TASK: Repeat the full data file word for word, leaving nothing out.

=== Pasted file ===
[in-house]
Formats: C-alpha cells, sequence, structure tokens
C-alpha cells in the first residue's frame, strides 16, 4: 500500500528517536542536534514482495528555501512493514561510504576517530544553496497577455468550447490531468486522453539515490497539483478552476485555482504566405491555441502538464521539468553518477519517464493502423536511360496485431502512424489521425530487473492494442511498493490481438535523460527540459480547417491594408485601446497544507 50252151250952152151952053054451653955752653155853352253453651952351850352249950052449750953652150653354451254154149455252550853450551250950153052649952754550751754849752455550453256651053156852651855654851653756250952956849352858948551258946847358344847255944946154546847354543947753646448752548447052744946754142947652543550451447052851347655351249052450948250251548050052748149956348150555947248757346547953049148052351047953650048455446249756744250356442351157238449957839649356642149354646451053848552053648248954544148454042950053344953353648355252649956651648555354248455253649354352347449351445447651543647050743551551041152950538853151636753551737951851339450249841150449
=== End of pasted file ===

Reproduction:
[in-house]
Formats: C-alpha cells, sequence, structure tokens
C-alpha cells in the first residue's frame, strides 16, 4: 500500500528517536542536534514482495528555501512493514561510504576517530544553496497577455468550447490531468486522453539515490497539483478552476485555482504566405491555441502538464521539468553518477519517464493502423536511360496485431502512424489521425530487473492494442511498493490481438535523460527540459480547417491594408485601446497544507 50252151250952152151952053054451653955752653155853352253453651952351850352249950052449750953652150653354451254154149455252550853450551250950153052649952754550751754849752455550453256651053156852651855654851653756250952956849352858948551258946847358344847255944946154546847354543947753646448752548447052744946754142947652543550451447052851347655351249052450948250251548050052748149956348150555947248757346547953049148052351047953650048455446249756744250356442351157238449957839649356642149354646451053848552053648248954544148454042950053344953353648355252649956651648555354248455253649354352347449351445447651543647050743551551041152950538853151636753551737951851339450249841150449